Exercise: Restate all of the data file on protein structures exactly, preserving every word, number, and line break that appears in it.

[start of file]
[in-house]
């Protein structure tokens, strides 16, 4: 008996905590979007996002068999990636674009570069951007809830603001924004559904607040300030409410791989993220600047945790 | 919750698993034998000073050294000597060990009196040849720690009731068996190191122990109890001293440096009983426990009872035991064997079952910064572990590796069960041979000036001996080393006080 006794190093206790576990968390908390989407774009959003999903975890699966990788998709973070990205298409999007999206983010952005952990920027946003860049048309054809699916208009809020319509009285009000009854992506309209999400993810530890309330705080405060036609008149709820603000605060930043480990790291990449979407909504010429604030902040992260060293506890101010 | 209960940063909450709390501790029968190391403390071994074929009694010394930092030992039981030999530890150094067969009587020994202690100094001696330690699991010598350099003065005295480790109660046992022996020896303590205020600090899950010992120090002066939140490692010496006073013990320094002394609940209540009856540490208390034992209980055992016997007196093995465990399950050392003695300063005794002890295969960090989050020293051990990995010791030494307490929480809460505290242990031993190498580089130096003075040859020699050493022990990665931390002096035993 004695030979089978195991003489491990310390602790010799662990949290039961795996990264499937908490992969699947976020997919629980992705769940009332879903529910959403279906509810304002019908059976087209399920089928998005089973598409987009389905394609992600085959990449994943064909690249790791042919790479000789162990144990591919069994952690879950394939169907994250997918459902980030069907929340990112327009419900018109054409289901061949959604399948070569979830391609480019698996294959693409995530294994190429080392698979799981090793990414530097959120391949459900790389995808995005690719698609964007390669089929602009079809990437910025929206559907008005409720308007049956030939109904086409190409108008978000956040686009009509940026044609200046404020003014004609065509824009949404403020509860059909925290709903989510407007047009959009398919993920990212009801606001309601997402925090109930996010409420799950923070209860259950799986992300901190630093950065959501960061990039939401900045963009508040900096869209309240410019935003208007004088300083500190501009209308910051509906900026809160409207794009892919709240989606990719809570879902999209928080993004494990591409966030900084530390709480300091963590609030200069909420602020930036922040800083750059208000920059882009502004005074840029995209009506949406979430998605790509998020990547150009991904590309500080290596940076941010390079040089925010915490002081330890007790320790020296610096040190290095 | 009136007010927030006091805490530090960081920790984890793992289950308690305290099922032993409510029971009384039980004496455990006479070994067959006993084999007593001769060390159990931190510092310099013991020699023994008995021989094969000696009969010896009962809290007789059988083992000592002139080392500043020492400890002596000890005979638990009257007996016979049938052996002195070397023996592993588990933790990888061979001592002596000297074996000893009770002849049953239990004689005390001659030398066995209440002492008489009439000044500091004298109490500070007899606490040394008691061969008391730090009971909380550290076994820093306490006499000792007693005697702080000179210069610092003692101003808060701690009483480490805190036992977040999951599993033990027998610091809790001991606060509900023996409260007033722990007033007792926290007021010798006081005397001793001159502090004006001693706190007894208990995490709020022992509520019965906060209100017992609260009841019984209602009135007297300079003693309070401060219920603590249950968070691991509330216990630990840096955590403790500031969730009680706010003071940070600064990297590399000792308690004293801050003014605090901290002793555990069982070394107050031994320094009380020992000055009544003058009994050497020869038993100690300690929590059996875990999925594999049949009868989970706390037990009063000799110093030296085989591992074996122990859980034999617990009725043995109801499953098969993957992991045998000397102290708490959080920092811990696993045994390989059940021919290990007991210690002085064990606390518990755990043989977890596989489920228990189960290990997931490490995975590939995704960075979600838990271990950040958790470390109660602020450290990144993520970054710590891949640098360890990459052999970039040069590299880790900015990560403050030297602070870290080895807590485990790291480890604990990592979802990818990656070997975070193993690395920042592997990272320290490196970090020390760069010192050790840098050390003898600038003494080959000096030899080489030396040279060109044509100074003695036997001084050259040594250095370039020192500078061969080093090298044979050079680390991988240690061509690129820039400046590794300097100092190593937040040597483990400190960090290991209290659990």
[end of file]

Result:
[in-house]
């Protein structure tokens, strides 16, 4: 008996905590979007996002068999990636674009570069951007809830603001924004559904607040300030409410791989993220600047945790 | 919750698993034998000073050294000597060990009196040849720690009731068996190191122990109890001293440096009983426990009872035991064997079952910064572990590796069960041979000036001996080393006080 006794190093206790576990968390908390989407774009959003999903975890699966990788998709973070990205298409999007999206983010952005952990920027946003860049048309054809699916208009809020319509009285009000009854992506309209999400993810530890309330705080405060036609008149709820603000605060930043480990790291990449979407909504010429604030902040992260060293506890101010 | 209960940063909450709390501790029968190391403390071994074929009694010394930092030992039981030999530890150094067969009587020994202690100094001696330690699991010598350099003065005295480790109660046992022996020896303590205020600090899950010992120090002066939140490692010496006073013990320094002394609940209540009856540490208390034992209980055992016997007196093995465990399950050392003695300063005794002890295969960090989050020293051990990995010791030494307490929480809460505290242990031993190498580089130096003075040859020699050493022990990665931390002096035993 004695030979089978195991003489491990310390602790010799662990949290039961795996990264499937908490992969699947976020997919629980992705769940009332879903529910959403279906509810304002019908059976087209399920089928998005089973598409987009389905394609992600085959990449994943064909690249790791042919790479000789162990144990591919069994952690879950394939169907994250997918459902980030069907929340990112327009419900018109054409289901061949959604399948070569979830391609480019698996294959693409995530294994190429080392698979799981090793990414530097959120391949459900790389995808995005690719698609964007390669089929602009079809990437910025929206559907008005409720308007049956030939109904086409190409108008978000956040686009009509940026044609200046404020003014004609065509824009949404403020509860059909925290709903989510407007047009959009398919993920990212009801606001309601997402925090109930996010409420799950923070209860259950799986992300901190630093950065959501960061990039939401900045963009508040900096869209309240410019935003208007004088300083500190501009209308910051509906900026809160409207794009892919709240989606990719809570879902999209928080993004494990591409966030900084530390709480300091963590609030200069909420602020930036922040800083750059208000920059882009502004005074840029995209009506949406979430998605790509998020990547150009991904590309500080290596940076941010390079040089925010915490002081330890007790320790020296610096040190290095 | 009136007010927030006091805490530090960081920790984890793992289950308690305290099922032993409510029971009384039980004496455990006479070994067959006993084999007593001769060390159990931190510092310099013991020699023994008995021989094969000696009969010896009962809290007789059988083992000592002139080392500043020492400890002596000890005979638990009257007996016979049938052996002195070397023996592993588990933790990888061979001592002596000297074996000893009770002849049953239990004689005390001659030398066995209440002492008489009439000044500091004298109490500070007899606490040394008691061969008391730090009971909380550290076994820093306490006499000792007693005697702080000179210069610092003692101003808060701690009483480490805190036992977040999951599993033990027998610091809790001991606060509900023996409260007033722990007033007792926290007021010798006081005397001793001159502090004006001693706190007894208990995490709020022992509520019965906060209100017992609260009841019984209602009135007297300079003693309070401060219920603590249950968070691991509330216990630990840096955590403790500031969730009680706010003071940070600064990297590399000792308690004293801050003014605090901290002793555990069982070394107050031994320094009380020992000055009544003058009994050497020869038993100690300690929590059996875990999925594999049949009868989970706390037990009063000799110093030296085989591992074996122990859980034999617990009725043995109801499953098969993957992991045998000397102290708490959080920092811990696993045994390989059940021919290990007991210690002085064990606390518990755990043989977890596989489920228990189960290990997931490490995975590939995704960075979600838990271990950040958790470390109660602020450290990144993520970054710590891949640098360890990459052999970039040069590299880790900015990560403050030297602070870290080895807590485990790291480890604990990592979802990818990656070997975070193993690395920042592997990272320290490196970090020390760069010192050790840098050390003898600038003494080959000096030899080489030396040279060109044509100074003695036997001084050259040594250095370039020192500078061969080093090298044979050079680390991988240690061509690129820039400046590794300097100092190593937040040597483990400190960090290991209290659990």